Clearview is one step closer to getting a US patent for its facial recognition software
Clearview AI, the US-based facial recognition platform, has been sent a "notice of allowance" for a patent. The notice, given by the US Patent and Trademark Office, will grant Clearview its patent to cover "methods of providing information about a person based on facial recognition". These methods include its "automated web crawler", a tool that scans the internet for images against which it can make facial matches.
Clearview claims this is the first patent covering a "search engine for faces". The final step Clearview needs to take to gain the patent is to pay the administration fees, at which point it will be officially approved.
The software is intended to be used by law enforcement, matching public images from websites, such as social media platforms, to pictures and videos stored in government databases. Several agencies are already using Clearview's technology, including the Department of Homeland Security and the FBI.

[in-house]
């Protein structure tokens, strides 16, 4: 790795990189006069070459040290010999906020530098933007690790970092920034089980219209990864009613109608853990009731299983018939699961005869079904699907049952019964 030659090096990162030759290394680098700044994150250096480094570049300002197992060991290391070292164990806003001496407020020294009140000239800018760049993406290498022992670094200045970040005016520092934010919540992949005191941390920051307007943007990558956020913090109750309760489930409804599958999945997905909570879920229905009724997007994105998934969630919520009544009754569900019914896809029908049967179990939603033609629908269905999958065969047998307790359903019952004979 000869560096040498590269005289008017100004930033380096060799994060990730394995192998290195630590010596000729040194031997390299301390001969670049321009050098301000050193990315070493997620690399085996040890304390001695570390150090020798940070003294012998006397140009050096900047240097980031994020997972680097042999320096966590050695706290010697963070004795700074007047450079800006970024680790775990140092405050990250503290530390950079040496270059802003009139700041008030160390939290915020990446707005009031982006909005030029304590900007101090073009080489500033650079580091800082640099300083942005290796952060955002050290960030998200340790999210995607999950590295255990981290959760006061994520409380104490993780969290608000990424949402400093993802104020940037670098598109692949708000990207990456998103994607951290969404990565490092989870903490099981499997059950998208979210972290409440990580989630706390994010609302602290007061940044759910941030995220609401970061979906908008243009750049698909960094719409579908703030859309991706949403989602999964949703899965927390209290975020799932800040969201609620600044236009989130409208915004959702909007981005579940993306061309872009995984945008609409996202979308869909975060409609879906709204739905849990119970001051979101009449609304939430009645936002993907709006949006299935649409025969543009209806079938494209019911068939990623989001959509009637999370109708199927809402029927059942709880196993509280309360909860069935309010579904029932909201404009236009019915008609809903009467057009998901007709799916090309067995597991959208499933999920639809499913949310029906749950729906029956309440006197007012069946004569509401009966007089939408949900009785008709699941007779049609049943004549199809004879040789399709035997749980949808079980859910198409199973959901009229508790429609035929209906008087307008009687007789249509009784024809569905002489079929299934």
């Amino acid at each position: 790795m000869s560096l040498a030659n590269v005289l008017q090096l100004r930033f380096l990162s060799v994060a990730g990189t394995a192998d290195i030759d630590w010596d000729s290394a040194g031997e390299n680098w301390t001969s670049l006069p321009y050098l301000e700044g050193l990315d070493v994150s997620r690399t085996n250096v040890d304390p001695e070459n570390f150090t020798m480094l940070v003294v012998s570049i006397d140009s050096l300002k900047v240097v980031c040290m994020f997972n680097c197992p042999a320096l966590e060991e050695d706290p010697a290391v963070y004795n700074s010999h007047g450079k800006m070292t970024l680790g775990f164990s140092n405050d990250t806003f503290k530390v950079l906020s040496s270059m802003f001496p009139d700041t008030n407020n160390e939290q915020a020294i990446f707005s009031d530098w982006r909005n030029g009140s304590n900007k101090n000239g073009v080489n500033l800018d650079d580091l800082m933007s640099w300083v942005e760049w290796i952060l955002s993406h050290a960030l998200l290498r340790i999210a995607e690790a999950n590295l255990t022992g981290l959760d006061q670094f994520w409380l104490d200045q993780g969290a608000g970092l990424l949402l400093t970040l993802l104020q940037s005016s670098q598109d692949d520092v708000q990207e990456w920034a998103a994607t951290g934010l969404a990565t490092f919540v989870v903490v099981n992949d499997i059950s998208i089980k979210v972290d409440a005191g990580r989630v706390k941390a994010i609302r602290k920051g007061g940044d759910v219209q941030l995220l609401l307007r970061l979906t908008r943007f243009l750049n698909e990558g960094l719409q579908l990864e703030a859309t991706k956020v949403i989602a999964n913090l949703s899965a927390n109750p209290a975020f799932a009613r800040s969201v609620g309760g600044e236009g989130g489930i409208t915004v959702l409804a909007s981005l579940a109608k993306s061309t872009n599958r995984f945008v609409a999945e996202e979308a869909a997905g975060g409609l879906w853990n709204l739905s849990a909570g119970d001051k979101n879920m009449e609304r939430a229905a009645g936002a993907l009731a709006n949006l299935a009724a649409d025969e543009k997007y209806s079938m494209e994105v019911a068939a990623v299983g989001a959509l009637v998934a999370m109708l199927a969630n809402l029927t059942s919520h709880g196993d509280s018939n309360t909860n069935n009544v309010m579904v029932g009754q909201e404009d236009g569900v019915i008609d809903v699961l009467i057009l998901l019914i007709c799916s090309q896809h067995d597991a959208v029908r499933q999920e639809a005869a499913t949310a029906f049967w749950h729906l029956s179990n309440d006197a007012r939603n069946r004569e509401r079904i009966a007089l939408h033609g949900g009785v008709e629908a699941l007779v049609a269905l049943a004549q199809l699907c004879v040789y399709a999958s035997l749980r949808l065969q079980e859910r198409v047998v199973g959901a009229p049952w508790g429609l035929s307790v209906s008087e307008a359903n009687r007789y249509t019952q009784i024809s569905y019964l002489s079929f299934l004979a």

The Clearview software recently scored highly in a review by the Commerce Department's National Institute of Standards and Technology. However, Clearview's technology, alongside other facial recognition platforms, has raised concerns from many civil rights groups, who argue that this is unethical.
These organisations have also flagged that facial recognition software often makes mistakes, which can lead to false arrests; typically, women and minorities are more commonly misidentified than white males. Matt Mahmoudi of Amnesty International, who is trying to block the technology, has said of the Clearview patent that "they are patenting the very part of it that's in violation of international human rights law."